It must be nice to be Dominique Strauss-Kahn. Sure, his collection of unsavory sexual assault allegations cost him his presidential aspirations and his job at IMF, but now he has a new consulting company (and women who are more than happy to work with him), lecture gigs, and a handy justification for his actions, which the New York Times calls "uniquely French" and we call "manipulative bullshit." His legal defense? The authorities are unfairly trying to "criminalize lust."
Apparently, in France, lawyers, judges, police officials, journalists and musicians have very chic-sounding orgies on the regular, which start with fine dining and culminate in public sex with multiple partners. Poor DSK was just trying to live his libertine life and now all these ladies are, like, accusing him of attacking them! Where's their sense of fun and adventure?
"I long thought that I could lead my life as I wanted," he said in an interview with the French magazine Le Point. "And that includes free behavior between consenting adults. There are numerous parties that exist like this in Paris, and you would be surprised to encounter certain people. I was naïve."
"I was too out of step with French society," he continued. "I was wrong."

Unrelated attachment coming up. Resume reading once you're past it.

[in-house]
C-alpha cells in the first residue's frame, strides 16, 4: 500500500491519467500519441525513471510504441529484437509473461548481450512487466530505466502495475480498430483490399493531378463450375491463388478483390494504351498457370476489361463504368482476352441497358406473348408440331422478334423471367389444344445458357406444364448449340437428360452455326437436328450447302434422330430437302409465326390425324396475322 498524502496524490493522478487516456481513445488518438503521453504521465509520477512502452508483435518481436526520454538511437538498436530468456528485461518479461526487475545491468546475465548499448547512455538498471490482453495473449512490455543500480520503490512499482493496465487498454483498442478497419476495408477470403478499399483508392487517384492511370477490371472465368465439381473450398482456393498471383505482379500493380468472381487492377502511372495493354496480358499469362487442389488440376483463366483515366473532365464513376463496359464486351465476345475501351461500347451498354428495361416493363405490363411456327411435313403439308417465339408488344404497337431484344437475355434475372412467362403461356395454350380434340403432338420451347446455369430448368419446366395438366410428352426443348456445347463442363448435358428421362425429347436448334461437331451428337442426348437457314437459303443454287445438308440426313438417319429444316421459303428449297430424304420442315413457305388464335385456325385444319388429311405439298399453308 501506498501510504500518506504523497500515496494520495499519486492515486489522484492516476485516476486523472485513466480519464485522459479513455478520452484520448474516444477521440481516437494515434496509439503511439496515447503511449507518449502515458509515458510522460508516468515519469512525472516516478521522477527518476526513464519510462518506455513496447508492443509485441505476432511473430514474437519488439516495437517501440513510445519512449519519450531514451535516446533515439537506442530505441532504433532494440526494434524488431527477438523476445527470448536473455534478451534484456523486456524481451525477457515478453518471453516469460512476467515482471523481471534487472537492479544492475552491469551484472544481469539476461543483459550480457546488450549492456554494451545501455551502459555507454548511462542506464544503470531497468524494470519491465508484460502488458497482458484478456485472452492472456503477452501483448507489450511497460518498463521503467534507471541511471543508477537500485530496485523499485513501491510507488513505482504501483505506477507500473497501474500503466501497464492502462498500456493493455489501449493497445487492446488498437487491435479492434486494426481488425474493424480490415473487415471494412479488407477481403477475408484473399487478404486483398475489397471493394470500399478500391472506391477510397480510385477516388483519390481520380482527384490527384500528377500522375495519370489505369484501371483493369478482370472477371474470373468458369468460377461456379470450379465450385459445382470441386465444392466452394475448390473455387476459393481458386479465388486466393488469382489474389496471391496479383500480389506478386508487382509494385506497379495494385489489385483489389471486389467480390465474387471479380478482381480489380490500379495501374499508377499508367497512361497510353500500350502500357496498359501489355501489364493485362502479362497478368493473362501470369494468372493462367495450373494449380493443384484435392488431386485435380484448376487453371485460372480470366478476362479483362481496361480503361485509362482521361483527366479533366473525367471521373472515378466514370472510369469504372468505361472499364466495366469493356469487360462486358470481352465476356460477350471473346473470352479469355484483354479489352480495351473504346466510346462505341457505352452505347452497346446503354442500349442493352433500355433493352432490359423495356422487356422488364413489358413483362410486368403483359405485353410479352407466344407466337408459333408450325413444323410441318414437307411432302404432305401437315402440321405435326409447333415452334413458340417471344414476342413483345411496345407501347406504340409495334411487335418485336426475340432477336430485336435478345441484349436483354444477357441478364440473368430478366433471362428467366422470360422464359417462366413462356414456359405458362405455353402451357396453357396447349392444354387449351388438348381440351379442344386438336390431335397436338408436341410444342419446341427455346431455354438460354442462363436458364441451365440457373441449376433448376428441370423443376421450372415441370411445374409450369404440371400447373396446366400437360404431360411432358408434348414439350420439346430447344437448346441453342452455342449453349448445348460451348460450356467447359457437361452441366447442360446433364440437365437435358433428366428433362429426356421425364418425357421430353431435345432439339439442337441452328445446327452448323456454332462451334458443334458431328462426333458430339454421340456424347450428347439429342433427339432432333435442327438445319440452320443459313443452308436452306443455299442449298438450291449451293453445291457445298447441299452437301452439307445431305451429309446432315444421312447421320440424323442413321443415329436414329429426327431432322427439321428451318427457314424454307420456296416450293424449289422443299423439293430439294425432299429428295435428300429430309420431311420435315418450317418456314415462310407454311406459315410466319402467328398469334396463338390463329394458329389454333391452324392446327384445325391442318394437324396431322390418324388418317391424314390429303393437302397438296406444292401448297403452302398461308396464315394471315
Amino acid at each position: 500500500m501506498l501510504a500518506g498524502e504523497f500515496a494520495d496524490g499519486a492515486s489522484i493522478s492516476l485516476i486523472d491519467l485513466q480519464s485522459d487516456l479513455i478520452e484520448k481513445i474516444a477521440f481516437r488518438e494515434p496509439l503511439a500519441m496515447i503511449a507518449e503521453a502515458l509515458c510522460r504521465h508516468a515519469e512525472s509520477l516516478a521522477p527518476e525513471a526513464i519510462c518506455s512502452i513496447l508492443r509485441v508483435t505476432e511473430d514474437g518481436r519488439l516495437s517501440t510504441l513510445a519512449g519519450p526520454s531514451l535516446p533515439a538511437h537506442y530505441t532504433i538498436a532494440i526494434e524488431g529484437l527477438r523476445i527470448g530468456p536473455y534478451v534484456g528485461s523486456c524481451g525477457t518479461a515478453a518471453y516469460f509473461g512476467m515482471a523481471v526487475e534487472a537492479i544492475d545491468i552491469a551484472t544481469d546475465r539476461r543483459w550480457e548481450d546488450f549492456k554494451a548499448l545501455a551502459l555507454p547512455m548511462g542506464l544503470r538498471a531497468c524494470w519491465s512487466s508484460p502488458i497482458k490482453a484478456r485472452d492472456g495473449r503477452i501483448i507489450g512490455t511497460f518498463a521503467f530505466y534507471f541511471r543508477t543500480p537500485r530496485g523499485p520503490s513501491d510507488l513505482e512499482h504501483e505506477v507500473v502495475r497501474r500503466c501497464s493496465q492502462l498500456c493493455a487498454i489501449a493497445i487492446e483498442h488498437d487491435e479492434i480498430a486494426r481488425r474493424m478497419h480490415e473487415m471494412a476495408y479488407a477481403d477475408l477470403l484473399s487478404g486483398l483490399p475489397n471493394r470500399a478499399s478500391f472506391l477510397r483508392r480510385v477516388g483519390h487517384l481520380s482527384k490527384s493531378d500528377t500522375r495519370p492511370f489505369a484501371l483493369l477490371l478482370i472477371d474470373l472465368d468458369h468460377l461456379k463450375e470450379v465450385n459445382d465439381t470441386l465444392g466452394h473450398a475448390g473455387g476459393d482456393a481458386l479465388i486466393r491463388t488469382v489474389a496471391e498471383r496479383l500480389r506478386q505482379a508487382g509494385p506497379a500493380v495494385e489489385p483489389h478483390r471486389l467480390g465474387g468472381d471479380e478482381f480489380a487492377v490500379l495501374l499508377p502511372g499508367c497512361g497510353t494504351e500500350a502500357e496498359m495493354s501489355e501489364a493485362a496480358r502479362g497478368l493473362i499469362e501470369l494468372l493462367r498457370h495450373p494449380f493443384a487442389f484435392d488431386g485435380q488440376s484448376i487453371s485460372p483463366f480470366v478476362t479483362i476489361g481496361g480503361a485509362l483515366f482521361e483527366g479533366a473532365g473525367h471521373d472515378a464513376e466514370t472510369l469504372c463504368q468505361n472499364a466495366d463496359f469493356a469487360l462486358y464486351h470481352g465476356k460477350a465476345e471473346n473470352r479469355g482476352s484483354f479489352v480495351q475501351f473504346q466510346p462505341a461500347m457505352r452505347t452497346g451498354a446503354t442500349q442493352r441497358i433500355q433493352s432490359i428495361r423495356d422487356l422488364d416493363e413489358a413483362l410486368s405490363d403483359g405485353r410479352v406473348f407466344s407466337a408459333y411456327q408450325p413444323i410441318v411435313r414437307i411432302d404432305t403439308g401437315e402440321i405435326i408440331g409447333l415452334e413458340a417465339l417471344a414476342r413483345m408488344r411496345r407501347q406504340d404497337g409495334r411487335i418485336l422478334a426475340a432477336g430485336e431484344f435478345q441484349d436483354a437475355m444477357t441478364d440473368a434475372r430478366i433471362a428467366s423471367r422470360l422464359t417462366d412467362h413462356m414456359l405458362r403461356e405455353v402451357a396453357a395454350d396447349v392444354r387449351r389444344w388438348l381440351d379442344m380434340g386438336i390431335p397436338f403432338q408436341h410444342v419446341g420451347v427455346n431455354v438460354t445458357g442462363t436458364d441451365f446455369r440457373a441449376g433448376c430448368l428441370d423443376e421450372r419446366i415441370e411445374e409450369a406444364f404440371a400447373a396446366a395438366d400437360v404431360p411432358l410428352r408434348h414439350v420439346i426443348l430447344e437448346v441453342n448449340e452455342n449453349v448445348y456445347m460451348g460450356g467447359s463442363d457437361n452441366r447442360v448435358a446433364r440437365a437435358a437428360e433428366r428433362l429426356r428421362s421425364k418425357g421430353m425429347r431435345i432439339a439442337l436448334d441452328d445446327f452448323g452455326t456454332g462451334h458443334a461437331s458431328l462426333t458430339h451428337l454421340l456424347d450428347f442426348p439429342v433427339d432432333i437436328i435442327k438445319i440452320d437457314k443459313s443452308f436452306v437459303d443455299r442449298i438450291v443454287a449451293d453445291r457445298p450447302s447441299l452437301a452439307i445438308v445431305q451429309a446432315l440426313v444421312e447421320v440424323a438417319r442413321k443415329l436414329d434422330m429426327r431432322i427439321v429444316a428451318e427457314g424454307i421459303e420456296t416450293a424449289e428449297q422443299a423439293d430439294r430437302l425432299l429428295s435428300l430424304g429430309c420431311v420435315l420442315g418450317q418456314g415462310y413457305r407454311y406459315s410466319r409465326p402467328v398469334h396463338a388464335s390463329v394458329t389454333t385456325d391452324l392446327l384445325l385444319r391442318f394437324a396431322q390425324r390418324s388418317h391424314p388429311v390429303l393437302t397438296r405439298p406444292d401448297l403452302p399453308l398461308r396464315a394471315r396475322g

Is DSK actually trying to claim that he's the victim, here? Strauss-Kahn hasn't been accused of having questionable tastes. (At least not in court.) He's not being judged on his fondness for orgies or even for being overly familiar with the Parisian elite. He's being judged for allegedly sexually assaulting a hotel chambermaid and a sex worker, among others. Sure, some dropped their charges — like the Belgian prostitute who took back her earlier accusation and said the encounter was just rough sex play — but it becomes increasingly clear with every new woman who divulges that Strauss-Kahn "made crude passes" at her or much, much worse that DSK has systematically abused his power and status to take advantage of women, criminally and/or otherwise, for quite some time.
"He's not the only libertine man in the political world," Olivia Cattan, who leads an anti-sexism association called Words of Women, told the Times, adding that she believes the case is indicative of a "code of silence" that "is linked to power, and women are often complicit when it can guarantee them a job."
And now, as DSK still awaits trial in the Bronx for the chambermaid incident, some still think he's a marketable stud:
...in a tribute to the whole affair, two French entrepreneurs are promoting a saffron-flavored soda to mix for cocktails at fashionable Paris bars. They are branding it as an aphrodisiac with a memorable label: Mr. Strauss-Kahn's initials, DSK.
Perhaps some GHB would be more appropriate.